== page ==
Nanoengineers at the University of California San Diego tested the micromotors in mice with Helicobacter pylori infections, which can also be found in about two-thirds of the world’s population and while many people will never notice any signs of its presence it can cause peptic ulcers and stomach cancer.

The mice received the micromotors – packed with a clinical dose of the antibiotic clarithromycin – orally once a day for five consecutive days.

Afterwards, nanoengineers evaluated the bacterial count in each mouse stomach and found that treatment with the micromotors was slightly more effective than when the same dose of antibiotic was given in combination with proton pump inhibitors, which also suppress gastric acid production.

Micromotors administered to the mice swam rapidly throughout the stomach while neutralising gastric acid, which can be destructive to orally administered drugs such as antibiotics and protein-based pharmaceuticals.

Because gastric acid is so destructive to traditional antibiotics drugs used to treat bacterial infections, ulcers and other diseases in the stomach are normally taken with additional substances, called proton pump inhibitors.

But when taken over longer periods or in high doses, proton pump inhibitors can cause adverse side effects including headaches, diarrhea and fatigue. In more serious cases, they can cause anxiety or depression.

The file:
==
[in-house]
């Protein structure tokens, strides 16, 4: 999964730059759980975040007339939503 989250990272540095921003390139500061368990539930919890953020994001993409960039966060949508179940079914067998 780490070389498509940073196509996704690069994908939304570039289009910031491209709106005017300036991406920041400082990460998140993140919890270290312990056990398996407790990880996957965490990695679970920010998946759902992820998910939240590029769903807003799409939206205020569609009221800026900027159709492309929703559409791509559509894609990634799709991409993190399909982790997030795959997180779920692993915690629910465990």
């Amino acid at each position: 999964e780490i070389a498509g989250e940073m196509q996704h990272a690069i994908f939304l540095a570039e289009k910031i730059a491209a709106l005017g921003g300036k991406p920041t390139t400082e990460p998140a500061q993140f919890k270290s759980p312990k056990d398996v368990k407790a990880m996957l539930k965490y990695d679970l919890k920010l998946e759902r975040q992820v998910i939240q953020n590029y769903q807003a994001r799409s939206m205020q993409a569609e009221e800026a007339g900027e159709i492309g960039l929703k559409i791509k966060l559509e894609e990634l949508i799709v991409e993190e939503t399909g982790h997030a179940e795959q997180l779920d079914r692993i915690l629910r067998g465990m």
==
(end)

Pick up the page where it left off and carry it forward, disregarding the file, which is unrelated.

The micromotors, however, have a built-in mechanism that neutralises gastric acid and effectively deliver their drug payloads in the stomach without requiring the use of proton pump inhibitors.

“It’s a one-step treatment with these micromotors, combining acid neutralisation with therapeutic action,” said Berta Esteban-Fernández de Ávila, a postdoctoral scholar in Wang’s research group at UC San Diego and a co-first author of the paper.

The nanoengineers say that while the present results are promising, this work is still at an early stage.

To test their work, the team is planning future studies to into the therapeutic performance of the micromotors in animals and humans, and will compare it with other standard therapies used to combat stomach diseases.

UC San Diego nanoengineers also plan to test different drug combinations with the micromotors to treat multiple diseases in the stomach or in different sections of the gastrointestinal tract.

Overall, the researchers say that this work opens the door to the use of synthetic motors as active delivery platforms in the treatment of diseases.

Image and video courtesy of the Laboratory for Nanobioelectronics at UC San Diego.